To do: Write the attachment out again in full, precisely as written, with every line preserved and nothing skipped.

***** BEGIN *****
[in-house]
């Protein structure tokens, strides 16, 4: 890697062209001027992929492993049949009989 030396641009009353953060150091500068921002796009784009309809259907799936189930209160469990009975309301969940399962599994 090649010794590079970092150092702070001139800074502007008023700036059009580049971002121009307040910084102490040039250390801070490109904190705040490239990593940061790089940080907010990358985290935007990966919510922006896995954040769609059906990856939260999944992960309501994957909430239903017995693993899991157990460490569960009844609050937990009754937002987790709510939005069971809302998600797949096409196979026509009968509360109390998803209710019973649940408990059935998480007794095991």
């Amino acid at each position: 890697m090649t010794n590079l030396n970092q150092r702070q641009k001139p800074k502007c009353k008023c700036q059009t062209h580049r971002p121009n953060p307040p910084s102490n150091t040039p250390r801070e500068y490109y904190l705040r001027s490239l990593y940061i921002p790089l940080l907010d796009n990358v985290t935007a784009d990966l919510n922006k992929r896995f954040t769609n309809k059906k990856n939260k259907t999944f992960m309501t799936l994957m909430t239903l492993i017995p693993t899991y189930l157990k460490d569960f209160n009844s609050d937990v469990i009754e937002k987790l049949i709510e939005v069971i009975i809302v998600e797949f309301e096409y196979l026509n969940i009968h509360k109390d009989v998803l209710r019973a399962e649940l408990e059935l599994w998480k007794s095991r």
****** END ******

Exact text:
[in-house]
């Protein structure tokens, strides 16, 4: 890697062209001027992929492993049949009989 030396641009009353953060150091500068921002796009784009309809259907799936189930209160469990009975309301969940399962599994 090649010794590079970092150092702070001139800074502007008023700036059009580049971002121009307040910084102490040039250390801070490109904190705040490239990593940061790089940080907010990358985290935007990966919510922006896995954040769609059906990856939260999944992960309501994957909430239903017995693993899991157990460490569960009844609050937990009754937002987790709510939005069971809302998600797949096409196979026509009968509360109390998803209710019973649940408990059935998480007794095991």
């Amino acid at each position: 890697m090649t010794n590079l030396n970092q150092r702070q641009k001139p800074k502007c009353k008023c700036q059009t062209h580049r971002p121009n953060p307040p910084s102490n150091t040039p250390r801070e500068y490109y904190l705040r001027s490239l990593y940061i921002p790089l940080l907010d796009n990358v985290t935007a784009d990966l919510n922006k992929r896995f954040t769609n309809k059906k990856n939260k259907t999944f992960m309501t799936l994957m909430t239903l492993i017995p693993t899991y189930l157990k460490d569960f209160n009844s609050d937990v469990i009754e937002k987790l049949i709510e939005v069971i009975i809302v998600e797949f309301e096409y196979l026509n969940i009968h509360k109390d009989v998803l209710r019973a399962e649940l408990e059935l599994w998480k007794s095991r």